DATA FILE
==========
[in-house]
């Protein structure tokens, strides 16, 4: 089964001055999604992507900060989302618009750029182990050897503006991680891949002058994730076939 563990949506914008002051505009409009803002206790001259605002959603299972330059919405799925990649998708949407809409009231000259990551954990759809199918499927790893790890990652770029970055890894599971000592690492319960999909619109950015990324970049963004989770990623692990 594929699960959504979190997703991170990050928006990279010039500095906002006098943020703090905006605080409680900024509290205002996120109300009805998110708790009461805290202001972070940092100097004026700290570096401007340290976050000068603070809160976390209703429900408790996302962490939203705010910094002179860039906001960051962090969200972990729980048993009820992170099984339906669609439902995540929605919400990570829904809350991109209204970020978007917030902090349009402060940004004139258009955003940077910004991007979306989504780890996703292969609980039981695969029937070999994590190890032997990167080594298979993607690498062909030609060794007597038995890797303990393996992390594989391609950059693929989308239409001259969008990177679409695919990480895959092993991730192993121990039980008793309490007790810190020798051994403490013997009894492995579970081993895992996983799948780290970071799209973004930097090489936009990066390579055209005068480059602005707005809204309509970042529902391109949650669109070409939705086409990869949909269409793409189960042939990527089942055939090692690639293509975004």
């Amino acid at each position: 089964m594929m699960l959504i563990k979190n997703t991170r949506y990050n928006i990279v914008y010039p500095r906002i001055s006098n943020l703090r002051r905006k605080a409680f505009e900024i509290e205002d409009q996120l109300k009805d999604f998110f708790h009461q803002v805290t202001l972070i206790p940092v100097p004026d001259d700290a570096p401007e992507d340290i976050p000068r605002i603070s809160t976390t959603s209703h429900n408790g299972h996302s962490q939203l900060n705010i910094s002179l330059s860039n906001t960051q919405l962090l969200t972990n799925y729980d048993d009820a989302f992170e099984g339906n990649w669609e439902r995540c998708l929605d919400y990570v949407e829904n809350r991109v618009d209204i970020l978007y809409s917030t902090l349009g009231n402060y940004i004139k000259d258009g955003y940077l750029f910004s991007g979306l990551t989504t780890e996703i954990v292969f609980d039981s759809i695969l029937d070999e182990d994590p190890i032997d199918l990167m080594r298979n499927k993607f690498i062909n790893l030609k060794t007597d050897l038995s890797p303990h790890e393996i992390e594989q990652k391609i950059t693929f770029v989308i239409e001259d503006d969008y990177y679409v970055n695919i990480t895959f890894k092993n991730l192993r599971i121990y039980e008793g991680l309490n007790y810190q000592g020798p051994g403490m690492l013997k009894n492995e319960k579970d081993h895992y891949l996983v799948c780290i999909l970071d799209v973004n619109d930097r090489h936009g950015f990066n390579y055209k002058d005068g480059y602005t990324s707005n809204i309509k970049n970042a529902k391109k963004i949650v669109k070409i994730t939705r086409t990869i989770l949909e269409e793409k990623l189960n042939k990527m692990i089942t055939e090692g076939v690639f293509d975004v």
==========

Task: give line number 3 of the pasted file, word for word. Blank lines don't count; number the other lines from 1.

């Amino acid at each position: 089964m594929m699960l959504i563990k979190n997703t991170r949506y990050n928006i990279v914008y010039p500095r906002i001055s006098n943020l703090r002051r905006k605080a409680f505009e900024i509290e205002d409009q996120l109300k009805d999604f998110f708790h009461q803002v805290t202001l972070i206790p940092v100097p004026d001259d700290a570096p401007e992507d340290i976050p000068r605002i603070s809160t976390t959603s209703h429900n408790g299972h996302s962490q939203l900060n705010i910094s002179l330059s860039n906001t960051q919405l962090l969200t972990n799925y729980d048993d009820a989302f992170e099984g339906n990649w669609e439902r995540c998708l929605d919400y990570v949407e829904n809350r991109v618009d209204i970020l978007y809409s917030t902090l349009g009231n402060y940004i004139k000259d258009g955003y940077l750029f910004s991007g979306l990551t989504t780890e996703i954990v292969f609980d039981s759809i695969l029937d070999e182990d994590p190890i032997d199918l990167m080594r298979n499927k993607f690498i062909n790893l030609k060794t007597d050897l038995s890797p303990h790890e393996i992390e594989q990652k391609i950059t693929f770029v989308i239409e001259d503006d969008y990177y679409v970055n695919i990480t895959f890894k092993n991730l192993r599971i121990y039980e008793g991680l309490n007790y810190q000592g020798p051994g403490m690492l013997k009894n492995e319960k579970d081993h895992y891949l996983v799948c780290i999909l970071d799209v973004n619109d930097r090489h936009g950015f990066n390579y055209k002058d005068g480059y602005t990324s707005n809204i309509k970049n970042a529902k391109k963004i949650v669109k070409i994730t939705r086409t990869i989770l949909e269409e793409k990623l189960n042939k990527m692990i089942t055939e090692g076939v690639f293509d975004v």